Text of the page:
As a surrogate, you’re prepared for a wide variety of medical screenings, medications and, yes, injections.
But one shot in particular is typically administered under very specific circumstances: we will explore what RhoGAM is, the injection behind it, and why some people are encouraged to get it during pregnancy.
RhoGAM, short for Rho (D) Immune Globulin, is the brand name of a sterile solution made from human blood plasma and given to Rh-negative women in the form of an injection. Rh, or Rhesus, is a protein on the surface of red blood cells that most people naturally have.
If you have the protein, you are considered Rh- positive. If not, you are Rh-negative. And while it generally doesn’t matter if you’re positive or negative, pregnancy can be a concern if you are Rh-negative and the fetus is Rh-positive.
By getting a RhoGAM shot, you are preventing the gestational carrier or intended mother’s system from attacking the fetal blood.
Whether it’s a gestational carrier or an intended mother who utilized an egg donor, it’s very possible that the baby will have a different blood type. We all have two aspects to consider:
Any blood type may require the RhoGAM shot depending on Rh. If the gestational carrier or intended mother is Rh-negative, but the baby is Rh-positive, she could develop antibodies that attack and destroy Rh-positive blood. This may cause fetal anemia, which can develop into hydrops fetalis, a condition that leads to internal bleeding, shock, and heart and kidney failure.
Not only is it a risk throughout the pregnancy, but it could also be harmful to any future Rh-positive fetuses in subsequent pregnancies. In fact, if you are Rh-negative, your doctor will likely suggest you have a RhoGAM shot after a miscarriage, especially in the first trimester, within 72 hours. This will help prevent the antibodies from circulating any further and reduce future risks.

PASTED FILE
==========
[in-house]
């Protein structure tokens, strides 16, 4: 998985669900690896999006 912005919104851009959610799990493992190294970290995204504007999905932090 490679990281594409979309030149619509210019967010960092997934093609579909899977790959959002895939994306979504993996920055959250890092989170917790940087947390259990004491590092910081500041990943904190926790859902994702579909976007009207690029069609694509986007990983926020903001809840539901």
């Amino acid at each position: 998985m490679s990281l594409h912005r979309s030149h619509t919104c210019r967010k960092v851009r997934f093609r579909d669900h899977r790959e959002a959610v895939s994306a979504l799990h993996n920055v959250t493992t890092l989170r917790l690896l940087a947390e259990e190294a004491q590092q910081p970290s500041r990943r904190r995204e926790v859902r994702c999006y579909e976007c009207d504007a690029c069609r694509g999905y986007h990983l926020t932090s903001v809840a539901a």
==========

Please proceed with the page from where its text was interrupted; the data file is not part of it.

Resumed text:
A RhoGAM shot acts almost as a vaccination, which introduces the body to a dosage of a virus that is too small to cause serious illness. Thus, the body learns to fight the virus effectively and prevents major reaction or sickness if exposed later. In this case, a RhoGAM shot contains antibodies to Rh-positive blood, but not in a high enough amount that it will hurt the fetus.
When the gestational carrier or intended mother’s body detects the antibodies, her immune system reacts as if it has already fought the foreign Rh-positive red blood cells. Since her immune system doesn’t react to the fetal blood, she doesn’t become sensitized to it.
Women have experienced side effects to RhoGAM. Some of the more common side effects may include:
It’s also possible for RhoGAM to interact with other prescription and over-the-counter medications, so it’s important to have a thorough evaluation and discussion with your doctor to determine the best course of action.
For a first pregnancy, RhoGAM is typically injected at about 28 weeks and then again within 72 hours post-delivery. For any subsequent pregnancies, RhoGAM is administered regularly during the second half of the pregnancy. It will stay in the body for approximately 3 weeks, but can be detected for as long as 8 to 12 weeks and is typically detected at delivery.
We know that both surrogacy and egg donation come with many medical questions; we’re here to support you in finding resources and answers. If you’d like to learn more, please don’t hesitate to contact our team.
All Things Conceivable is a blog dedicated to sharing the knowledge and expert opinions of the dedicated team at ConceiveAbilities, a Chicago-based egg donation and surrogacy agency.